The IUSB Vision Weblog

The way to crush the middle class is to grind them between the millstones of taxation and inflation. – Vladimir Lenin

Where Do We Stand?

Posted by iusbvision on December 6, 2006

December is here and almost as if on cue, it is snowing outside. Apt, somehow, for the atmosphere of journalism on campus – somewhere in between two rows of doors, with hints of snow and hints of central heating, all depending on which way you are going.

On one hand, the Preface has strongly opposed the Vision’s stand on whether it was correct to publish the news of the alleged rape on campus. In this arena, the Vision still feels it necessary to clarify its stand on some of the issues raised.

The emphasis of the Preface editorial was placed on their legal right to publish the article of an alleged rape on campus. The Vision never stated they did not have a legal right and it is unfortunate the Preface used so much space responding to an argument we never made. The request was to acknowledge whether they had the ethical  right. In this, the Preface defended itself on the grounds of holding the university accountable. This is understandable if there was something to hold the university accountable for, however, no claim ever held IUSB administration in any way deficient in conduct. 

Let us take just one page from the official campus newspaper, which states itself as being accredited by the Associated Collegiate Press, regulated by the Publications Board, and whose faculty advisor works in the field of journalism. The Preface wrote, “After allegations were filed, the university has [sic] installed deadbolt locks in the music rooms… If no one was informed, how would the university be held accountable for making the necessary safety precautions?”

The Vision agrees that both publications should hold people accountable for their actions, and yes, through this, positive action can be taken. However, the argument is this: the decision to take safety precautions was made before the Preface reported the incident.

As for the idea of journalistic principles: if the Preface is adamantly willing to hold others accountable, it appears they should respectfully – or is not the word here is laudably? –  accept those who attempt to hold them as accountable as well. Otherwise, they risk jeopardizing their own journalistic integrity – integrity which one can have with or without accreditation by the Associated Collegiate Press.

On the other hand, editor of the Preface Jason Cytacki has put forward a somewhat reconciliatory tone in comments on the weblog of the Vision. “This is just an idea, but what about two autonomous publications that worked together to cover create something greater than both separate parts?” he wrote, though making it a point to add that any charter would be advisory rather than binding.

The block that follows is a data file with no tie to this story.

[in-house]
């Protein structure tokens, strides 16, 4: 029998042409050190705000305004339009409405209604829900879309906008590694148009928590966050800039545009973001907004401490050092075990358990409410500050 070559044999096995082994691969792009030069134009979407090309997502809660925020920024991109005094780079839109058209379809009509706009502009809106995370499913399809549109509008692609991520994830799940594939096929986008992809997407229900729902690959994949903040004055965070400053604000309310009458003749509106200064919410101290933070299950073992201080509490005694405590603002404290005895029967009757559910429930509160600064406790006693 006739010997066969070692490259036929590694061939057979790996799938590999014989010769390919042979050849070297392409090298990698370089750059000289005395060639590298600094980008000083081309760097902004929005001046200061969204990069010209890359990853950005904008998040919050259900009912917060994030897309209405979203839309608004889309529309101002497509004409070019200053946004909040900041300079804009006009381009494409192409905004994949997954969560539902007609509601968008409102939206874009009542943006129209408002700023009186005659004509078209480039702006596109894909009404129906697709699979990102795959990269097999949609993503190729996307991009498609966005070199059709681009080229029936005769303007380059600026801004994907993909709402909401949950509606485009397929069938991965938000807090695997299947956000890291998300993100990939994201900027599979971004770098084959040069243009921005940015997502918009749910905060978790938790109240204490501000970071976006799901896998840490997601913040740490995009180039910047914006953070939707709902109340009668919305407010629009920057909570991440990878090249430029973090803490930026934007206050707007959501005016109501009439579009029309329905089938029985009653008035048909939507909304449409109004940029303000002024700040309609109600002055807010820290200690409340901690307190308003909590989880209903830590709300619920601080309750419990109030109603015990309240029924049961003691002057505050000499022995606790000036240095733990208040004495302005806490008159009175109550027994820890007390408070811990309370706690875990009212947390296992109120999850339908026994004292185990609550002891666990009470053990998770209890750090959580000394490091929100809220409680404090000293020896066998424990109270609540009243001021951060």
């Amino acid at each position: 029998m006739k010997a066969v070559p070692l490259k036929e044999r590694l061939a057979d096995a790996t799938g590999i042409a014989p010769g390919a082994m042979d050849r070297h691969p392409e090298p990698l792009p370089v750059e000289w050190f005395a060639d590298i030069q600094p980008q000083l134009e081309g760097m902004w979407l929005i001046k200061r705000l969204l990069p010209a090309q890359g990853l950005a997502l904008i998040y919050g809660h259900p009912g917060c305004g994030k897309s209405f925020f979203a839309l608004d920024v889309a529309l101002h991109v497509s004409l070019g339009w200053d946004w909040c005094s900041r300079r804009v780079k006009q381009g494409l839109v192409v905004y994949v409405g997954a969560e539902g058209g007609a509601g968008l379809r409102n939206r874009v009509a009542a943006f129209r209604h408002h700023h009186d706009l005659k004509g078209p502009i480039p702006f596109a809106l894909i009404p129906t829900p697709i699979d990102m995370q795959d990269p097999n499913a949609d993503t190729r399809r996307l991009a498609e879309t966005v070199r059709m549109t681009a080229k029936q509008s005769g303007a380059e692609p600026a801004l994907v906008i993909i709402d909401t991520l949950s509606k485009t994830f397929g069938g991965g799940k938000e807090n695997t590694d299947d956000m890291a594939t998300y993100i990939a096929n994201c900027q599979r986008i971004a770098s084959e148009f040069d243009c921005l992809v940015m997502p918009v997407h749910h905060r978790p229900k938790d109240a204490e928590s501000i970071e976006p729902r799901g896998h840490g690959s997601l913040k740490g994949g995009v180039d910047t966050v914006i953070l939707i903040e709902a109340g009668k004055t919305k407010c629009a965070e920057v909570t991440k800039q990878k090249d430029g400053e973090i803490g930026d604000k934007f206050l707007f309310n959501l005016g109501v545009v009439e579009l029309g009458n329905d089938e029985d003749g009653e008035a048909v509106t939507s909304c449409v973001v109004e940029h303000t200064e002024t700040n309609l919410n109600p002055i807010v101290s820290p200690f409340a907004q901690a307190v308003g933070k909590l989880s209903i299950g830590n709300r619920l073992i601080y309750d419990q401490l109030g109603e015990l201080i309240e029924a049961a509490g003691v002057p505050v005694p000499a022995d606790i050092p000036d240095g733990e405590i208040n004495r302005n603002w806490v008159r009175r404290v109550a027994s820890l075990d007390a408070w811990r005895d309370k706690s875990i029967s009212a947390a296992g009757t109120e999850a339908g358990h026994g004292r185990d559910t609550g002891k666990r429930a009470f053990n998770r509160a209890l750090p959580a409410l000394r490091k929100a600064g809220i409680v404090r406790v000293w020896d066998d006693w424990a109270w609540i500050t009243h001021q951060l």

To this, the Vision views some hope at moving forward with the Preface, but stands firm that a charter should have some real value. This real value can only stem from having a stand. Freedom of speech is one of them. The choice of self-restraint is another. Are these two not compatible? Jason Cytacki mentions the need to “engage in a thoughtful discussion”, and through this perhaps we shall move forward, and perhaps we may not. Once again, time will tell.

In the end, the real issue is this: when the Preface came out with its response to the IUSB Vision, Northside Hall’s stack of Vision copies all but disappeared. The IUSB community is reading, and people are discussing: though only a few do so publicly on the weblog. If nothing else, this debate has brought different ideas to the table. Above all else, ideas are what really move us forward, even – or especially – when they are ones you do not agree with.

When newspapers are not determined by sales figures, the quest to determine the way forward for campus journalists must include four very important words to our readers: Where do you stand?

Which of course, tags the question: Where are you going?

The Editorial Board of the Vision

12 Responses to “Where Do We Stand?”

  1. Angelica Johnson said

    In the above article are you suggesting with

    “In the end, the real issue is this: when the Preface came out with its response to the IUSB Vision, Northside Hall’s stack of Vision copies all but disappeared.”

    that the Preface stole your stack of issues. If you are writing with integrity and all you have been preaching about then why are you hinting that the staff would steal your papers, that would one make them imature and two immoral. The point stands that if seems as if you are accusing them of stealing your stack of papers, my question to you is what proof do you have.